COQUITLAM – New Democrat MLAs say more people in the Tri-Cities will be able to safely and conveniently choose active transportation to get around, thanks to provincial funding for new active transportation infrastructure.
“Whether you’re walking, cycling, or using a mobility device, safe and separated pathways are a great choice for getting around,” said Fin Donnelly, MLA for Coquitlam-Burke Mountain. “We’re supporting these projects so that even more people can enjoy all our area has to offer.”
The following local governments are receiving provincial Active Transportation Infrastructure Grants:
- Coquitlam – $500,000 for the Guildford Greenway (Port Moody border to Pinetree Way)
- Port Coquitlam – $450,000 for the Kingsway Ave Multi-Use Path
- Anmore – $500,000 for the Sunnyside Road Multi User Pathway
- Port Moody – $500,000 for the St. Johns Street Multi-Use Path Phase 1 (Albert Street to Moody Street)
“From young families to older folks with mobility challenges, so many people benefit from safe and accessible paths and bike lanes,” said Mike Farnworth, MLA for Port Coquitlam. “This funding makes Port Coquitlam a more accessible and welcoming place to live and visit.”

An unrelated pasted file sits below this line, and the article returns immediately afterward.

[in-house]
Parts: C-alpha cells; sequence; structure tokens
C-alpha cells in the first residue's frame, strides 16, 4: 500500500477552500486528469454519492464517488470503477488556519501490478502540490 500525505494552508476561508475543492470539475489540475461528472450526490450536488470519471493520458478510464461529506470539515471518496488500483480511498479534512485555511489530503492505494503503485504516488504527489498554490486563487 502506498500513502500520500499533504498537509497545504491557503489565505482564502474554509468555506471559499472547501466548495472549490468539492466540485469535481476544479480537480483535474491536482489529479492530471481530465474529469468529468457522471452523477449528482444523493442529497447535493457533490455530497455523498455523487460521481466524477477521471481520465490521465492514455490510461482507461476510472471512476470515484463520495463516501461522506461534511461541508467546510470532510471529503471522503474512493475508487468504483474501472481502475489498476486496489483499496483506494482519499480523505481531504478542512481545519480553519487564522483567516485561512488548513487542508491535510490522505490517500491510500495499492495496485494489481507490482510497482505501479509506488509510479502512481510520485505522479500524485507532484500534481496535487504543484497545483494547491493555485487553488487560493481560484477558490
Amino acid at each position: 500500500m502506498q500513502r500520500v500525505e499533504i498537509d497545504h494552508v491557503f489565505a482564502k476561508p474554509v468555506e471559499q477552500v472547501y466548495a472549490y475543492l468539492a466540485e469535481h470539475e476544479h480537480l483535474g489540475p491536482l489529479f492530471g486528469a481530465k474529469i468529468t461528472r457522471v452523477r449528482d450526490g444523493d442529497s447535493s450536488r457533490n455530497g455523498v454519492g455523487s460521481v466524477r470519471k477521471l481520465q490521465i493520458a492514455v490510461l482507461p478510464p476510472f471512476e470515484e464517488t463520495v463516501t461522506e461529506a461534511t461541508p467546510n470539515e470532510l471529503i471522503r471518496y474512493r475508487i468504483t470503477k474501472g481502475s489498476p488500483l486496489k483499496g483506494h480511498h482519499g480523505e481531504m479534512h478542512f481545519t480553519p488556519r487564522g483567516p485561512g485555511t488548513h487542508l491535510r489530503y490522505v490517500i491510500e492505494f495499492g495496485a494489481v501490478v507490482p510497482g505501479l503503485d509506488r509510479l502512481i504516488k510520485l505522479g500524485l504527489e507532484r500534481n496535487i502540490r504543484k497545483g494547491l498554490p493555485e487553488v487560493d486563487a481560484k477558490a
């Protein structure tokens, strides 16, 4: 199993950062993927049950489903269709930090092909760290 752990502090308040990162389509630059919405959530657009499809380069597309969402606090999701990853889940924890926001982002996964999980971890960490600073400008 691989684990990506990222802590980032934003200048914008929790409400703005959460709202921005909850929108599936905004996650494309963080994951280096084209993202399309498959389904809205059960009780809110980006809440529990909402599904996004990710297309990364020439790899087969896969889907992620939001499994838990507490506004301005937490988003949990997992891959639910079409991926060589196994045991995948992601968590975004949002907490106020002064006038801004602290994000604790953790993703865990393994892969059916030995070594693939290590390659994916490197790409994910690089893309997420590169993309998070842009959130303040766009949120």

74 new infrastructure and planning projects in communities all around B.C. are receiving funding as part of this round of provincial grants. These include multi-use pathways, bike lanes, pedestrian bridges, and improvements to lighting, sidewalks, and road quality and safety.
“When people of all ages can get around safely without a car, our communities become stronger and more connected,” said Rick Glumac, MLA for Port Moody-Coquitlam. “These new multi-use paths will mean less time in cars and more options for moving around our region.”
By partnering with local and Indigenous governments to fund these projects, the province is giving more people the option to use active transportation in their daily travel. Making these options more accessible supports the province’s CleanBC commitments to increase trips by walking, cycling, and transit by 30% by 2030.
Learn More: https://news.gov.bc.ca/28248